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Cape Fear River will be swollen through Tuesday night high tide; other rivers gradually falling
WILMINGTON — Downtown Wilmington will continue to see tidal flooding through at least Tuesday night as rains Hurricane Florence brought to central parts of North Carolina make their way to the ocean, according to the National Weather Service office in Wilmington.
“For the next couple of days, it may not drop below (flood) advisories even at low tide,” said Mark Bacon, a meteorologist at the NWS Wilmington office. “None of us ever remember that being the case.”
The Cape Fear River is expected to rise to at or near its record level of 8.2 feet, which was set in the aftermath of Hurricane Matthew two years ago, at high tide Monday evening, Tuesday morning and Tuesday night, a weather service briefing stated
“We have the highest tides occurring this evening, tomorrow morning and Tuesday evening,” Bacon said Monday morning. “That’s probably its peak.”
On Monday morning, flooding on Water Street reached its intersection with Market Street, but the road remained passable for most trucks and sport-utility vehicles, and Water Street’s east sidewalk remained walkable.
While high tides will mean higher levels, parts of downtown and at the Battleship North Carolina will still resemble a tidal pool even at low tide, the weather service said.
“It is possible that roads near the USS North Carolina and that Water Street downtown will remain flooded even at low tide tonight through Tuesday,” the briefing stated.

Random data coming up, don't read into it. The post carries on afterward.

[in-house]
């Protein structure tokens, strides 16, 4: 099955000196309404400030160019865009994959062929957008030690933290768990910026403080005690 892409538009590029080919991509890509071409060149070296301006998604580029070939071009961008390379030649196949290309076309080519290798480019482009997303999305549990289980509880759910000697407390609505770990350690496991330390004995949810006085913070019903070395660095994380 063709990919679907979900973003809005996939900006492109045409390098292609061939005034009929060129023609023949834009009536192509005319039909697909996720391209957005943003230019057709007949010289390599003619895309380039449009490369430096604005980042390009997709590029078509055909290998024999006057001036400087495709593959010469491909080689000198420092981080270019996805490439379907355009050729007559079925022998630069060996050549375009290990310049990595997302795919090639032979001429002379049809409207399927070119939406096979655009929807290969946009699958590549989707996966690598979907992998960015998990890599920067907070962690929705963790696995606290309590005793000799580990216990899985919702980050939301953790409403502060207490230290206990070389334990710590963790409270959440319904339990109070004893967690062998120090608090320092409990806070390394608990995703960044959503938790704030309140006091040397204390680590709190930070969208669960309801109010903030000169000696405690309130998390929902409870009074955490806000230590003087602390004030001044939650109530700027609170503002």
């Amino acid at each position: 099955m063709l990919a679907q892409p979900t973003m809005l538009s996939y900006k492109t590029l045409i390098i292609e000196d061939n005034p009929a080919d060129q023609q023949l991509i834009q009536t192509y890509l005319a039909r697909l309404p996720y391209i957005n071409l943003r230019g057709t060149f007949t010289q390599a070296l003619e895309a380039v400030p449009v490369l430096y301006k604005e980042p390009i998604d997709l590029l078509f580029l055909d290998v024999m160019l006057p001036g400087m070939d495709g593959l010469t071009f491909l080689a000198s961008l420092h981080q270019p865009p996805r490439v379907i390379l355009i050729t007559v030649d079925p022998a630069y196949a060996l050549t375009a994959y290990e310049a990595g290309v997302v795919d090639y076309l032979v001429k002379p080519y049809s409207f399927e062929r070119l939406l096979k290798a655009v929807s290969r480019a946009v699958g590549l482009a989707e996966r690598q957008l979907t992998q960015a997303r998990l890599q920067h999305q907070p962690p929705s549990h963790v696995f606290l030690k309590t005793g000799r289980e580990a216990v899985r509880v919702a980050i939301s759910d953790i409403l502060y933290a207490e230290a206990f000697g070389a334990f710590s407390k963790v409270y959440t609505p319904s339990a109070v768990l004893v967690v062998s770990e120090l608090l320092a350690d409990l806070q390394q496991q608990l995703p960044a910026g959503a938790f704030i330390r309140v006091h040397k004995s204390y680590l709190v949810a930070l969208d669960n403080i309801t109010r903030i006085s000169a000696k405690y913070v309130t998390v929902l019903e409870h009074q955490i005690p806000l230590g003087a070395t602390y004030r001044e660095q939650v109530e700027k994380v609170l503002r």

The storm had significant impacts throughout the region. Much of Pender County remains underwater, with officials estimating that about 3,000 buildings were flooded during the storm. Officials have had difficulty reaching many people because so many roads, including Route 53 near the Northeast Cape Fear River, were still flooded early this week.
If there is a bright spot, it’s that the Northeast Cape Fear River crested late last week, Bacon said, and is gradually getting shallower. It was still in major flood stage Monday and was expected to be at moderate flood stage through Friday while still lowering, he said.
“It’s gradual,” Bacon said of rivers moving water. “You can’t put a time or date on it.”
Bacon said rain forecast for the region this week should not exacerbate flooding because small amounts are forecast to fall.
“These slow rates and (rain) totals should have minimal impacts to river flooding,” he said.
Roads throughout Brunswick County also remained impassable Monday as flooding, including from the Waccamaw River, continued Monday.
The Waccamaw River “is a flat, marshy kind of river, which is why it moves slowly,” Bacon said.
And U.S. 17 from the south and north remained the only major route into and out of New Hanover County on Monday.
N.C. Department of Transportation (DOT) officials have said they will need to assess damage to Interstate 40 and U.S. 421, both of which were washed over — I-40 in parts of Pender and Duplin counties looked more like a river at the height of the storm — and make repairs before either major thoroughfare can be reopened.
Some parts of the region are in recovery mode.
Debris cleanup was scheduled to begin Monday to start clearing trees, limbs and leaves from nearly every curbside in the Wilmington area.
New Hanover County’s food and water distribution centers at Castle Hayne and Veterans Park closed at noon Monday, while its downtown center at Cape Fear Community College will close Tuesday, according to county officials.
Reporter Tim Buckland can be reached at 910-343-2217 or Tim.Buckland@StarNewsOnline.com.